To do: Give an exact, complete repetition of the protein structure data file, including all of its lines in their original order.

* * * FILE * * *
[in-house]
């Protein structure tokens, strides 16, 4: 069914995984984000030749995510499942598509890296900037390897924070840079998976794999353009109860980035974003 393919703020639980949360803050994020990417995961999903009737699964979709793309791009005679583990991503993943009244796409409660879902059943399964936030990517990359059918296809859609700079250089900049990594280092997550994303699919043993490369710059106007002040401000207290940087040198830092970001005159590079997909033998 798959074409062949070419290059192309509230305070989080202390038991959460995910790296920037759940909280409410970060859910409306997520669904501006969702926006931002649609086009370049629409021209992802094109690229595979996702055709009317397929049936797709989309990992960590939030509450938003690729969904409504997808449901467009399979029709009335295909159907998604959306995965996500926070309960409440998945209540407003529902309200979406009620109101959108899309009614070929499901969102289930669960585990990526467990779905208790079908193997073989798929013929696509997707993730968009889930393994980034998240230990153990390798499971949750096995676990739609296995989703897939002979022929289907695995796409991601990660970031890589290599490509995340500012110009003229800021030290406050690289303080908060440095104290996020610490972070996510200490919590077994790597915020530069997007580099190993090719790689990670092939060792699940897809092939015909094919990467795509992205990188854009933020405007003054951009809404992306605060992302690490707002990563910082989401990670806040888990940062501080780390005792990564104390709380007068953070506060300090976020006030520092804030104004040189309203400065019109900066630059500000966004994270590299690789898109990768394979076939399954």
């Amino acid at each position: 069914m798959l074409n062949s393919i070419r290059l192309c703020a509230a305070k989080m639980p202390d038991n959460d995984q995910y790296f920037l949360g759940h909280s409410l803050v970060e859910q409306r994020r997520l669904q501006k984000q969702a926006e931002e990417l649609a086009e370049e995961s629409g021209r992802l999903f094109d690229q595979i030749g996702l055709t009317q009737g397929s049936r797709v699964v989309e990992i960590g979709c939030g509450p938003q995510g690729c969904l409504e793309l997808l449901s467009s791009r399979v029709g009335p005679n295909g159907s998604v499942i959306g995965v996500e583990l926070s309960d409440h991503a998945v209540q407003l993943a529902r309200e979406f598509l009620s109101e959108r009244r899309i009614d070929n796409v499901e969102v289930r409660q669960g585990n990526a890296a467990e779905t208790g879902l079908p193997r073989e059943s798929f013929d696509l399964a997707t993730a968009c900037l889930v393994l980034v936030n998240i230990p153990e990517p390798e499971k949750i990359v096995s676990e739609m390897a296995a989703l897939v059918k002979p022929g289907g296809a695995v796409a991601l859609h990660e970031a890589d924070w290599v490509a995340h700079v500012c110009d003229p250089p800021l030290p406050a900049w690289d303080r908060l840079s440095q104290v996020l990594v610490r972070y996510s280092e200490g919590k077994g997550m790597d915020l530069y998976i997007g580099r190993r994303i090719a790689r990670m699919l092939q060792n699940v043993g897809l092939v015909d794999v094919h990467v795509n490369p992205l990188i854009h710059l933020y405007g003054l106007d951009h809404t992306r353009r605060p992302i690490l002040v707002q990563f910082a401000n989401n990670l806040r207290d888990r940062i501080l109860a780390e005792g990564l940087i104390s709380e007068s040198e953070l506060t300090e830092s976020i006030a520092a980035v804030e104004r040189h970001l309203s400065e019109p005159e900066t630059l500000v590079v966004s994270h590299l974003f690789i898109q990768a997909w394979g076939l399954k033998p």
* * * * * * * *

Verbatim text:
[in-house]
């Protein structure tokens, strides 16, 4: 069914995984984000030749995510499942598509890296900037390897924070840079998976794999353009109860980035974003 393919703020639980949360803050994020990417995961999903009737699964979709793309791009005679583990991503993943009244796409409660879902059943399964936030990517990359059918296809859609700079250089900049990594280092997550994303699919043993490369710059106007002040401000207290940087040198830092970001005159590079997909033998 798959074409062949070419290059192309509230305070989080202390038991959460995910790296920037759940909280409410970060859910409306997520669904501006969702926006931002649609086009370049629409021209992802094109690229595979996702055709009317397929049936797709989309990992960590939030509450938003690729969904409504997808449901467009399979029709009335295909159907998604959306995965996500926070309960409440998945209540407003529902309200979406009620109101959108899309009614070929499901969102289930669960585990990526467990779905208790079908193997073989798929013929696509997707993730968009889930393994980034998240230990153990390798499971949750096995676990739609296995989703897939002979022929289907695995796409991601990660970031890589290599490509995340500012110009003229800021030290406050690289303080908060440095104290996020610490972070996510200490919590077994790597915020530069997007580099190993090719790689990670092939060792699940897809092939015909094919990467795509992205990188854009933020405007003054951009809404992306605060992302690490707002990563910082989401990670806040888990940062501080780390005792990564104390709380007068953070506060300090976020006030520092804030104004040189309203400065019109900066630059500000966004994270590299690789898109990768394979076939399954």
């Amino acid at each position: 069914m798959l074409n062949s393919i070419r290059l192309c703020a509230a305070k989080m639980p202390d038991n959460d995984q995910y790296f920037l949360g759940h909280s409410l803050v970060e859910q409306r994020r997520l669904q501006k984000q969702a926006e931002e990417l649609a086009e370049e995961s629409g021209r992802l999903f094109d690229q595979i030749g996702l055709t009317q009737g397929s049936r797709v699964v989309e990992i960590g979709c939030g509450p938003q995510g690729c969904l409504e793309l997808l449901s467009s791009r399979v029709g009335p005679n295909g159907s998604v499942i959306g995965v996500e583990l926070s309960d409440h991503a998945v209540q407003l993943a529902r309200e979406f598509l009620s109101e959108r009244r899309i009614d070929n796409v499901e969102v289930r409660q669960g585990n990526a890296a467990e779905t208790g879902l079908p193997r073989e059943s798929f013929d696509l399964a997707t993730a968009c900037l889930v393994l980034v936030n998240i230990p153990e990517p390798e499971k949750i990359v096995s676990e739609m390897a296995a989703l897939v059918k002979p022929g289907g296809a695995v796409a991601l859609h990660e970031a890589d924070w290599v490509a995340h700079v500012c110009d003229p250089p800021l030290p406050a900049w690289d303080r908060l840079s440095q104290v996020l990594v610490r972070y996510s280092e200490g919590k077994g997550m790597d915020l530069y998976i997007g580099r190993r994303i090719a790689r990670m699919l092939q060792n699940v043993g897809l092939v015909d794999v094919h990467v795509n490369p992205l990188i854009h710059l933020y405007g003054l106007d951009h809404t992306r353009r605060p992302i690490l002040v707002q990563f910082a401000n989401n990670l806040r207290d888990r940062i501080l109860a780390e005792g990564l940087i104390s709380e007068s040198e953070l506060t300090e830092s976020i006030a520092a980035v804030e104004r040189h970001l309203s400065e019109p005159e900066t630059l500000v590079v966004s994270h590299l974003f690789i898109q990768a997909w394979g076939l399954k033998p």